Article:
Stop criticising education system- Minister

Professor Naana Jane Opoku-Agyemang(second from right )assisting the officials to cut the cake The Minister of Education, Professor Naana Jane Opoku-Agyemang, has urged stakeholders in education to collaborate efforts to improve the quality of education in the country, instead of criticising the system unnecessarily.

She said Ghana’s educational system had improved, citing that the country had topped the West African Secondary School Examination (WASSCE) for the past four years.

She said, “Let us be mindful of the language we use about the education. Let us not use the results of one year to run down the entire education system. Nobody in education should be talking like that because it is our collective responsibility to ensure we have quality education.”

Prof. Opoku-Agyemang was speaking at the 90th anniversary celebration of Our Lady of Apostles (OLA) College of Education in Cape Coast on the theme, “Celebrating 90 years of quality teacher education in Ghana”.

She  said that the performance in the Basic Education Certificate Examination (BECE) was improving, stating that in 2014, 11 students got a raw score of 500 and above with the  highest being  507 while  in 2015, two candidates had 500 or more with  the highest being 504.

The minister said this year, 3,994 candidates obtained the raw scores of 500, the highest being 564, which she said was the highest ever.

Prof. Opoku-Agyemang commended stakeholders for helping to reduce teacher absenteeism from 27 per cent in 2013 to seven per cent presently.

She asked the Colleges of Education Teachers Association (CETAG) to provide the ministry with teaching methodology and mode of examination they were proposing for the colleges for inclusion in national policy.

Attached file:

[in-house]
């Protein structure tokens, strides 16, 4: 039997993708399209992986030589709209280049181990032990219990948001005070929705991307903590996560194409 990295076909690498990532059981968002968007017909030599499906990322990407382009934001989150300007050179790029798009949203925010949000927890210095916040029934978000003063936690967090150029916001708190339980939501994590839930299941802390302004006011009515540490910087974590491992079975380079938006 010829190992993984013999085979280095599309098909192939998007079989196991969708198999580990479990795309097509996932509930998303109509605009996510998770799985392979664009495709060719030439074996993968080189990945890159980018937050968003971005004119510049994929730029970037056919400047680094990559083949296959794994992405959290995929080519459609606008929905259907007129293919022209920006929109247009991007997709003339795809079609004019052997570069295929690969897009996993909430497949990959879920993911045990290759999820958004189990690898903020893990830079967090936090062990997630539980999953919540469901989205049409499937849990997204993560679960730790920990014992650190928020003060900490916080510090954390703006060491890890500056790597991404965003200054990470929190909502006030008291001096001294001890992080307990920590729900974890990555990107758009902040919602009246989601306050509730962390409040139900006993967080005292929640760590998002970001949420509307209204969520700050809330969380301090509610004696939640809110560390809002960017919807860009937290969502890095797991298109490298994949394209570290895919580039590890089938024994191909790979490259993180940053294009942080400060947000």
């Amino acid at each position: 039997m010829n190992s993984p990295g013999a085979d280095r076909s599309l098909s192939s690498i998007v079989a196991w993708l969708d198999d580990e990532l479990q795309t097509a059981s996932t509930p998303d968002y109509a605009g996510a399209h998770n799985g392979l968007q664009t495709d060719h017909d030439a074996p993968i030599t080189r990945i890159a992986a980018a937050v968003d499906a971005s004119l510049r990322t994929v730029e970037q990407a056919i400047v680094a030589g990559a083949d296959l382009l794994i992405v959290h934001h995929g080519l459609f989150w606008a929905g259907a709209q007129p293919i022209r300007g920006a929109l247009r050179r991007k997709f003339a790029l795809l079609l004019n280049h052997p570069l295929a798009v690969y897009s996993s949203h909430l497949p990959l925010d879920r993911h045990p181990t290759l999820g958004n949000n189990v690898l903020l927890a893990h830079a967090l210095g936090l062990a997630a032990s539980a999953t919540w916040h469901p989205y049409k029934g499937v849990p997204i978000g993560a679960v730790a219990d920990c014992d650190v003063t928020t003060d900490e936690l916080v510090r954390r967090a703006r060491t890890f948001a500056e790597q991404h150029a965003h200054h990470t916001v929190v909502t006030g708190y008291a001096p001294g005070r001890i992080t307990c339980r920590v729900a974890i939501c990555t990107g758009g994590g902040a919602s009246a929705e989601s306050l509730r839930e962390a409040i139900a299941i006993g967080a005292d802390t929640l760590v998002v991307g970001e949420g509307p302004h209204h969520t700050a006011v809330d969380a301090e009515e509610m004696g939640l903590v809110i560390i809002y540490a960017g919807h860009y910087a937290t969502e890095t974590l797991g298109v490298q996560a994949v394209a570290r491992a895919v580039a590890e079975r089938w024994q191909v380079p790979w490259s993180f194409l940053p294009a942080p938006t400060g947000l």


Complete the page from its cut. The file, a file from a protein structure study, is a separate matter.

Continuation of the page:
The minister advised the college to prioritise stalled projects instead of spreading funds released on all the projects.

She advised teachers to be role models for children pledging that government would continue to improve the education sector.

Revered Sister Elizabeth Amoako Arhen, principal of the college, paid glowing tributes to founders of the educational institution for their vision and praised the Catholic Church for its contribution to the development of education in the country.

She said the college had kept faith with its vision  of producing  outstanding female teachers  and gave the assurance that it would  continue  to nurture  the potentials of trainees  to acquire skills  and professional excellence  needed for national development.

Rev Sister Amoako Arhen thanked government for the infrastructural development in the school and appealed for classroom blocks, dormitories and the completion of a science laboratory and library complex.


From Jonathan Donkor, Cape Coast

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